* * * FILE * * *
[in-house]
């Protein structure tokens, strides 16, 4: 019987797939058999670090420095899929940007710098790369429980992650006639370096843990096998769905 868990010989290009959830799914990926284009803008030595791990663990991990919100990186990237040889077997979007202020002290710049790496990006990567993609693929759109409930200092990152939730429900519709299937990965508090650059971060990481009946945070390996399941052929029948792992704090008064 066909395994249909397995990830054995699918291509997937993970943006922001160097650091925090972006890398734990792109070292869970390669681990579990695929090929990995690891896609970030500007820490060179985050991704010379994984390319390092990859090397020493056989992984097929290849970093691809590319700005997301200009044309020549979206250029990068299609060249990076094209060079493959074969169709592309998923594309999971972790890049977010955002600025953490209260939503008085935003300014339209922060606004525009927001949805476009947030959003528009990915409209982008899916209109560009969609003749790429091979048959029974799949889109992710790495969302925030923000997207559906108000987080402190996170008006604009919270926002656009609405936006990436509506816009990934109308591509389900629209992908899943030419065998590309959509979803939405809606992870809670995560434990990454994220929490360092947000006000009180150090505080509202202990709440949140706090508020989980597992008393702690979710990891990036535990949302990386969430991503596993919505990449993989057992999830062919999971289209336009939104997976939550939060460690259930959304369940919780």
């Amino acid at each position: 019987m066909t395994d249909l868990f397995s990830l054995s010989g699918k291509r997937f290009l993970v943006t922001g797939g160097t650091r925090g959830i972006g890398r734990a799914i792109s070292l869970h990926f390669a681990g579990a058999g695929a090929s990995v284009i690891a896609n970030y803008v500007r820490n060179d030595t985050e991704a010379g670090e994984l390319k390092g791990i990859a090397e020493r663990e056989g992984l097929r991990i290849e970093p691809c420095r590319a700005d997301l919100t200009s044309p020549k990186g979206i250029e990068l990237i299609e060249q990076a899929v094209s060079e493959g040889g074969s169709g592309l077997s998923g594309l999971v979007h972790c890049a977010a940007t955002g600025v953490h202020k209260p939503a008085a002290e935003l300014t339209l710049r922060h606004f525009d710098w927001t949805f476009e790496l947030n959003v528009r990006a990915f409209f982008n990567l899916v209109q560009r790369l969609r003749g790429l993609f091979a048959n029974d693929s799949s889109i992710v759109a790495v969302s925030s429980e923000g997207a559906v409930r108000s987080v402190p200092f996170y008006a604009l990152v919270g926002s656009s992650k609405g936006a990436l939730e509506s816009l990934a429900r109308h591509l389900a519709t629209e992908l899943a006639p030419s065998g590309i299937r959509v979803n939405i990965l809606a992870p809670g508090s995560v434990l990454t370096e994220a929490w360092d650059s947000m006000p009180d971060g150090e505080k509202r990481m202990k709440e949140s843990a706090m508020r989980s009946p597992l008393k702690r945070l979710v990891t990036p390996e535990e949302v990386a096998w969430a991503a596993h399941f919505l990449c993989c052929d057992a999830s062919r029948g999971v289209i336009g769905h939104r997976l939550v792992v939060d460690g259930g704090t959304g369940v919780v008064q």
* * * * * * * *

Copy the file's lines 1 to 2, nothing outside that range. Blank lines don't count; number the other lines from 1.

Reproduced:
[in-house]
């Protein structure tokens, strides 16, 4: 019987797939058999670090420095899929940007710098790369429980992650006639370096843990096998769905 868990010989290009959830799914990926284009803008030595791990663990991990919100990186990237040889077997979007202020002290710049790496990006990567993609693929759109409930200092990152939730429900519709299937990965508090650059971060990481009946945070390996399941052929029948792992704090008064 066909395994249909397995990830054995699918291509997937993970943006922001160097650091925090972006890398734990792109070292869970390669681990579990695929090929990995690891896609970030500007820490060179985050991704010379994984390319390092990859090397020493056989992984097929290849970093691809590319700005997301200009044309020549979206250029990068299609060249990076094209060079493959074969169709592309998923594309999971972790890049977010955002600025953490209260939503008085935003300014339209922060606004525009927001949805476009947030959003528009990915409209982008899916209109560009969609003749790429091979048959029974799949889109992710790495969302925030923000997207559906108000987080402190996170008006604009919270926002656009609405936006990436509506816009990934109308591509389900629209992908899943030419065998590309959509979803939405809606992870809670995560434990990454994220929490360092947000006000009180150090505080509202202990709440949140706090508020989980597992008393702690979710990891990036535990949302990386969430991503596993919505990449993989057992999830062919999971289209336009939104997976939550939060460690259930959304369940919780």